Boundary conditions are
A(x) ~ a0x as x ^ 0, fx(0) = 0, A(x), fx(x) bounded as x
The problem boils down to finding a0 and Q as functions of q so that the solution of the initial value problem to the time-dependent equations is bounded. One such solution is
A(x) = i — ) tanh (x /V2), fx(x) = (1 - tanh(x/V2), n2 + —
as can be verified. These solutions are generated periodically at the origin, alternatively on either side.
The stability of travelling waves and particularly spiral waves can often be quite difficult to demonstrate analytically; the paper by Feroe (1982) on the stability of excitable FHN waves amply illustrates this. However, some stability results can be obtained, without long and complicated analysis, in the case of the wavetrain solutions of the X-w system. In general analytical determination of the stability of spiral waves is still far from complete although numerical evidence, suggests that many are indeed stable. As briefly mentioned above, more recently Yagisita et al. (1998) have investigated spiral waves on a sphere in an excitable reaction diffusion system. They show, among other things, that the spiral tip rotates. They consider the propagation in both a homogeneous and inhomogeneous medium.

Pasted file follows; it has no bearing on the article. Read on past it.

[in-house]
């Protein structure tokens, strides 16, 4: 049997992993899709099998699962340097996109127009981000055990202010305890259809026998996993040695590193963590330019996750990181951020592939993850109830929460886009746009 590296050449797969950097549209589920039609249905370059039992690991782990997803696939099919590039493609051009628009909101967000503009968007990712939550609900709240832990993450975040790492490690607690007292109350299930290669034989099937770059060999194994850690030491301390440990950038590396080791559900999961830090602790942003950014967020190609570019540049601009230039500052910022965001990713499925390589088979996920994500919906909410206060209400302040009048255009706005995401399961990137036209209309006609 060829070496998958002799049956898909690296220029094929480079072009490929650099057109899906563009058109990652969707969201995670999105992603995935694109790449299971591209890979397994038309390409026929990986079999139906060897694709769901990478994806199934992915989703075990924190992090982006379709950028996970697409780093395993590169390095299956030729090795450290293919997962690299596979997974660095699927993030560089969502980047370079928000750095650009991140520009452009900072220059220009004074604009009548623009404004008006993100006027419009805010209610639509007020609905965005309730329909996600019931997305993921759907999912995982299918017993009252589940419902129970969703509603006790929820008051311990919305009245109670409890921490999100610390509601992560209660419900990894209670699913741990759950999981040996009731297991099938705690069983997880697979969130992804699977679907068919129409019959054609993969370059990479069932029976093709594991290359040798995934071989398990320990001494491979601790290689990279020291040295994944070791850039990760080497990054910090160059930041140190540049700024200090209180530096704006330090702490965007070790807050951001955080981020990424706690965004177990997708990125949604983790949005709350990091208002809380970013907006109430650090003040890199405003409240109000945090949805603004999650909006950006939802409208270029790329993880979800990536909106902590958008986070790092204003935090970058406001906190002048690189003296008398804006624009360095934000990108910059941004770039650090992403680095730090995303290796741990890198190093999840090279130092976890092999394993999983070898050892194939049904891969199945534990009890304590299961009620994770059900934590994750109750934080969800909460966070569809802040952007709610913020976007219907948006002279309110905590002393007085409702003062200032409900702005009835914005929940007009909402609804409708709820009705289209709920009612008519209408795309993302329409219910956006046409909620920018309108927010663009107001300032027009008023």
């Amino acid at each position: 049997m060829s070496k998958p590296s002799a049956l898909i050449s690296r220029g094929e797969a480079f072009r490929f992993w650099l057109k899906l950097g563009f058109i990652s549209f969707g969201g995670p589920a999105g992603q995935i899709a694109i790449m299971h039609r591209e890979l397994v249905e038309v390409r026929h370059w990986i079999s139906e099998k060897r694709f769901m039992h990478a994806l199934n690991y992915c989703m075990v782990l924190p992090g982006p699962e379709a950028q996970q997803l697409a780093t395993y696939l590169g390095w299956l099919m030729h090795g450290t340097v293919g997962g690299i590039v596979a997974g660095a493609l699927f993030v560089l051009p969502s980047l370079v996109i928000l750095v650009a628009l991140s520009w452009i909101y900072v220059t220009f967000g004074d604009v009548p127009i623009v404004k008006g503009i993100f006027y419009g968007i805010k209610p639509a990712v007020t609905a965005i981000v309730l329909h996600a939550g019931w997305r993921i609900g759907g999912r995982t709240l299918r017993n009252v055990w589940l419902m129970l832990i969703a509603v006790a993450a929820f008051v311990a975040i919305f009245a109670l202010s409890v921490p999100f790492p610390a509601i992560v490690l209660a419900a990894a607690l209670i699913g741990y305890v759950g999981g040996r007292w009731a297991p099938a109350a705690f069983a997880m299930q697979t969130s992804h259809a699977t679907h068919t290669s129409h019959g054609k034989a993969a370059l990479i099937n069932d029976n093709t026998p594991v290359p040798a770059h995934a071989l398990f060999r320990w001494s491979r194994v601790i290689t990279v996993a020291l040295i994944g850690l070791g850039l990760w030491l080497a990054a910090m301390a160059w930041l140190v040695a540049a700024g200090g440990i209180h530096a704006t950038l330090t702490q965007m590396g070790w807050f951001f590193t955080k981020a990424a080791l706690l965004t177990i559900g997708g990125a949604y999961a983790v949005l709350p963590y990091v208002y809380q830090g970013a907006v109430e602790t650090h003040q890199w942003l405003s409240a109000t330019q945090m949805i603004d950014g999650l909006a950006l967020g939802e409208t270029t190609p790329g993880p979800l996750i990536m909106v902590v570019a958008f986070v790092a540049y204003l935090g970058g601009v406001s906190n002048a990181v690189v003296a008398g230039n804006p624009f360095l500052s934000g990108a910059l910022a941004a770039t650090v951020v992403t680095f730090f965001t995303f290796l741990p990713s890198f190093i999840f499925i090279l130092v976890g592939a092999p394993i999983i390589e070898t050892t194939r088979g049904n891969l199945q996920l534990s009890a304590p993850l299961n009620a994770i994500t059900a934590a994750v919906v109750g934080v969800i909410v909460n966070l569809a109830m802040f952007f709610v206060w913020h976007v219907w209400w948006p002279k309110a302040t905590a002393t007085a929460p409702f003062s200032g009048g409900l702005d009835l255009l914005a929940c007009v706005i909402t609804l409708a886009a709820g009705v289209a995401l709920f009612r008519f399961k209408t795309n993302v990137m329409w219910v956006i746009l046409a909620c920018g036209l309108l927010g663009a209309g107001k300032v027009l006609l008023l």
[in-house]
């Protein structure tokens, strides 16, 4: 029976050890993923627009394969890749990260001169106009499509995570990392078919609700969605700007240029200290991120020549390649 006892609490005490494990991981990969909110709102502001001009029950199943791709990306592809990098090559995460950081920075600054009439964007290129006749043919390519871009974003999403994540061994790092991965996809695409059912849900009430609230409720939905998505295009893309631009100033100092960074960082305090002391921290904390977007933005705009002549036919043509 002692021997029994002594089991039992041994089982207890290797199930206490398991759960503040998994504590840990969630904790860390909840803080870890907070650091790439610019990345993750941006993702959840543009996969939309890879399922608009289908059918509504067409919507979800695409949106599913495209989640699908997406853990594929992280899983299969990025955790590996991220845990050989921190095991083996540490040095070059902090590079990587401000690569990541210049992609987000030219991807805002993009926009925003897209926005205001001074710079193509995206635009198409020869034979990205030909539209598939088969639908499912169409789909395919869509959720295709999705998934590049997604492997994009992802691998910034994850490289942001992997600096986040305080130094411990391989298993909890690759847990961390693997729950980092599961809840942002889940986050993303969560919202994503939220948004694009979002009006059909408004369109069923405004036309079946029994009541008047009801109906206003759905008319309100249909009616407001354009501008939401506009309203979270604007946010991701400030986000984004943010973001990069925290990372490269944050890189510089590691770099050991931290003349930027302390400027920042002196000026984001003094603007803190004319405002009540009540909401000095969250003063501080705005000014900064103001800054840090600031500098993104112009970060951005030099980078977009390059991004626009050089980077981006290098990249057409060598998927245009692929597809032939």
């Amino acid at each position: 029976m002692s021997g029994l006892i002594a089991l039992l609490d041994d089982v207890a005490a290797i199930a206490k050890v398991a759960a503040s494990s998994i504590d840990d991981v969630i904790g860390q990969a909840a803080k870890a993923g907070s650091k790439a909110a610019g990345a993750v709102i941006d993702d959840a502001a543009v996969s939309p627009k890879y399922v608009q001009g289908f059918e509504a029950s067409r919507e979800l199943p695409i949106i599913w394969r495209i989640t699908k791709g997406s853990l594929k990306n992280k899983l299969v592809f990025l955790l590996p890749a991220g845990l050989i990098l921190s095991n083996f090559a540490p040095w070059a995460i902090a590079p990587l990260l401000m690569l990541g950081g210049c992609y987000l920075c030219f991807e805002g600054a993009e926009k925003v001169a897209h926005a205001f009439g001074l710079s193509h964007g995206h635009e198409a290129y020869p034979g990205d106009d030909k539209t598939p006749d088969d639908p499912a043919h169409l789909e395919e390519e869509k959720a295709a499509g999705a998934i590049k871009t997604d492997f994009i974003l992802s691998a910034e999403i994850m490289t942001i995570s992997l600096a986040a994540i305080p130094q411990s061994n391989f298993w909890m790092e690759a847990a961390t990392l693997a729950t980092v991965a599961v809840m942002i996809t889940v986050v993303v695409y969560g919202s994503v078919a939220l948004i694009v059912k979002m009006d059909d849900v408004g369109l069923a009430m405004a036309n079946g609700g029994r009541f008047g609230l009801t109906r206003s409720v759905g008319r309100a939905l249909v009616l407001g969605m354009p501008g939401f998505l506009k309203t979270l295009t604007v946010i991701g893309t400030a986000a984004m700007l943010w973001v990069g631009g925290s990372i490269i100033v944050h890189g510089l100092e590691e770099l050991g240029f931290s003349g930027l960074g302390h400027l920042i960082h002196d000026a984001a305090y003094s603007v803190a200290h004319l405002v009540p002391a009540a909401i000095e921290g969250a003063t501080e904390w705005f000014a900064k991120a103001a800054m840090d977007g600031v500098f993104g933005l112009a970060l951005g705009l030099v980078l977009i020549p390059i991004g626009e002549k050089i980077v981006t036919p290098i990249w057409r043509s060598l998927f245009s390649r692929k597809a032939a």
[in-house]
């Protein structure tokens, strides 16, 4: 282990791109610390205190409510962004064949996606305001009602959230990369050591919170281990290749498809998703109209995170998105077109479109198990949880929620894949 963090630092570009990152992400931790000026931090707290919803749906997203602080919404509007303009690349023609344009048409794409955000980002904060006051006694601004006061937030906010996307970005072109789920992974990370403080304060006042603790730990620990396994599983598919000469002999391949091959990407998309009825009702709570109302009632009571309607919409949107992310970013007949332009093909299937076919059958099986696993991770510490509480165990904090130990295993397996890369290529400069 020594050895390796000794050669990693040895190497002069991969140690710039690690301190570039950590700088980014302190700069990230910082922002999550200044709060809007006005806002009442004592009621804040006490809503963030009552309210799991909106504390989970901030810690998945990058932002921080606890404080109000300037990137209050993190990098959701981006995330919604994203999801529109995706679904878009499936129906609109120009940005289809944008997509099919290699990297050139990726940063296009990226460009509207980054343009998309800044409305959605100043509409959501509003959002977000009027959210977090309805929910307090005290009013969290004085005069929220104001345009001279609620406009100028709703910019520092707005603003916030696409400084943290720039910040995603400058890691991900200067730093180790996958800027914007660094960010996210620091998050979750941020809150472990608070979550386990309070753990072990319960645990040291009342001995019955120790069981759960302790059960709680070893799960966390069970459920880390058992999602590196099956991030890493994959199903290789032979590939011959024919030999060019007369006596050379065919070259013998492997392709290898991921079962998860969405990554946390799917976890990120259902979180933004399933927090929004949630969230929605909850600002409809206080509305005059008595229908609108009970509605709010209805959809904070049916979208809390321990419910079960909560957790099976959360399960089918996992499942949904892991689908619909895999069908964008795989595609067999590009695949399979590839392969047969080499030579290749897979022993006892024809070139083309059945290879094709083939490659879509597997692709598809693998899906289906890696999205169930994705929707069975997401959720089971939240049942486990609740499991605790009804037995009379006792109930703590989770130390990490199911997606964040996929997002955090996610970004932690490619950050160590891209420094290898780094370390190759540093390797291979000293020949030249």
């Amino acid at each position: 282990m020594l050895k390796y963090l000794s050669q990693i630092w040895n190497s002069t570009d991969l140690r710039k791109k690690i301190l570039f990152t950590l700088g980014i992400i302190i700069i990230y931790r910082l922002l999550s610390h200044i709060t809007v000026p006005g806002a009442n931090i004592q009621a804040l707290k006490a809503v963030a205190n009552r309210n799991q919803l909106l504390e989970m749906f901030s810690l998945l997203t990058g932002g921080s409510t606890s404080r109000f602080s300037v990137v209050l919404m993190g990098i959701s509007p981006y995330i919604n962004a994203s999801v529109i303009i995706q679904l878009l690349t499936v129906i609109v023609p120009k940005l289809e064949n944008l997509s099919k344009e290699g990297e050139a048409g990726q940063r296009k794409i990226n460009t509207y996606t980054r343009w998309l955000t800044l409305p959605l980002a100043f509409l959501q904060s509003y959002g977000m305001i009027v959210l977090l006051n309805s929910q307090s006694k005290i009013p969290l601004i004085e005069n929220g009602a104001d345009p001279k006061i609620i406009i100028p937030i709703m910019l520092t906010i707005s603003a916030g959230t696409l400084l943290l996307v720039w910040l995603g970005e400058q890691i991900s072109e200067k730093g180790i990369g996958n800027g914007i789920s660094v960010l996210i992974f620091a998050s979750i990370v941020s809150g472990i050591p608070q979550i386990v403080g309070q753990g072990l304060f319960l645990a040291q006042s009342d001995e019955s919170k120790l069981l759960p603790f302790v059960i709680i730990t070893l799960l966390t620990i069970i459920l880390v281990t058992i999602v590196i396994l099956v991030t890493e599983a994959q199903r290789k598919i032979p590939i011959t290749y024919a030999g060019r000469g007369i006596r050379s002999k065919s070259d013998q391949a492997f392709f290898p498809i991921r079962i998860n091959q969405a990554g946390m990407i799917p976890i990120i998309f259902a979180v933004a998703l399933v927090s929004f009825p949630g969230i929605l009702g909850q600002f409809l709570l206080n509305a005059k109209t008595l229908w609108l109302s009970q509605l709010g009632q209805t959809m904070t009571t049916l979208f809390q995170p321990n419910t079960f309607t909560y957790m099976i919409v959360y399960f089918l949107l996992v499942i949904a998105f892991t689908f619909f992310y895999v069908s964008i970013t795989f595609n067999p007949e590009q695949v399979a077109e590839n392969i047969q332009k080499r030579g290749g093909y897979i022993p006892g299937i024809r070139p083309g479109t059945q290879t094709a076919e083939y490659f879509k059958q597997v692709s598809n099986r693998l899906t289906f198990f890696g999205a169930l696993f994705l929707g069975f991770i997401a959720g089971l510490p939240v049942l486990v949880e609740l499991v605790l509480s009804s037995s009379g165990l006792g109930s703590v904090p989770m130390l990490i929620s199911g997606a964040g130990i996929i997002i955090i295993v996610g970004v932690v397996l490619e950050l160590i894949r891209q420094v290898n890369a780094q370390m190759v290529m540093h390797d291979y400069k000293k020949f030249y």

Biological waves exist which are solutions of model mechanisms other than reaction diffusion systems. For example, several of the mechanochemical models for generating pattern and form, which we discuss later in Chapter 6, also sustain travelling wave solutions. Waves which lay down a spatial pattern after passage are also of considerable importance as we shall also see in later chapters. In concluding this chapter, perhaps we should reiterate how important wave phenomena are in biology. Although this is clear just from the material in this chapter they are perhaps even more important in tissue communication during the process of embryological development. Generation of steady state spatial pattern and form is a topic of equal importance and will be discussed at length in subsequent chapters.
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